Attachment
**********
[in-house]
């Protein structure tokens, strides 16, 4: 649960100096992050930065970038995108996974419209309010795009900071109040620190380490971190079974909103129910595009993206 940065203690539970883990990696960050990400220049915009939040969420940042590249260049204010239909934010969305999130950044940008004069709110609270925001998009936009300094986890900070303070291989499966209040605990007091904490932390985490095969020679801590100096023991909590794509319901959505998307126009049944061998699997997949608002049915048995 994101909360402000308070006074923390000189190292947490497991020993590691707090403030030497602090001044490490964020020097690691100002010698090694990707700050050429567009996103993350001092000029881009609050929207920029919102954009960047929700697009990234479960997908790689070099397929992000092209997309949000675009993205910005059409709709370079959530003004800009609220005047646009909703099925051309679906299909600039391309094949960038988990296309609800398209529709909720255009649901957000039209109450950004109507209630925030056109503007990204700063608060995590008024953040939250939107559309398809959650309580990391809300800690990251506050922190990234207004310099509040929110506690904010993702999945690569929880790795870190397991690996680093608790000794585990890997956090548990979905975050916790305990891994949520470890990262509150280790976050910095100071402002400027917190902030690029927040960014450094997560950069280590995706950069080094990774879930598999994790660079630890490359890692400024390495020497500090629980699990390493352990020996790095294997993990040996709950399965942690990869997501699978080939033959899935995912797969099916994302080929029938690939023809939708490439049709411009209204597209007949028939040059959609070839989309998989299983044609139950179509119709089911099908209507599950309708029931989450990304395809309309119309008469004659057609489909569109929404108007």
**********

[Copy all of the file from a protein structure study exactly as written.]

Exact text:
[in-house]
């Protein structure tokens, strides 16, 4: 649960100096992050930065970038995108996974419209309010795009900071109040620190380490971190079974909103129910595009993206 940065203690539970883990990696960050990400220049915009939040969420940042590249260049204010239909934010969305999130950044940008004069709110609270925001998009936009300094986890900070303070291989499966209040605990007091904490932390985490095969020679801590100096023991909590794509319901959505998307126009049944061998699997997949608002049915048995 994101909360402000308070006074923390000189190292947490497991020993590691707090403030030497602090001044490490964020020097690691100002010698090694990707700050050429567009996103993350001092000029881009609050929207920029919102954009960047929700697009990234479960997908790689070099397929992000092209997309949000675009993205910005059409709709370079959530003004800009609220005047646009909703099925051309679906299909600039391309094949960038988990296309609800398209529709909720255009649901957000039209109450950004109507209630925030056109503007990204700063608060995590008024953040939250939107559309398809959650309580990391809300800690990251506050922190990234207004310099509040929110506690904010993702999945690569929880790795870190397991690996680093608790000794585990890997956090548990979905975050916790305990891994949520470890990262509150280790976050910095100071402002400027917190902030690029927040960014450094997560950069280590995706950069080094990774879930598999994790660079630890490359890692400024390495020497500090629980699990390493352990020996790095294997993990040996709950399965942690990869997501699978080939033959899935995912797969099916994302080929029938690939023809939708490439049709411009209204597209007949028939040059959609070839989309998989299983044609139950179509119709089911099908209507599950309708029931989450990304395809309309119309008469004659057609489909569109929404108007």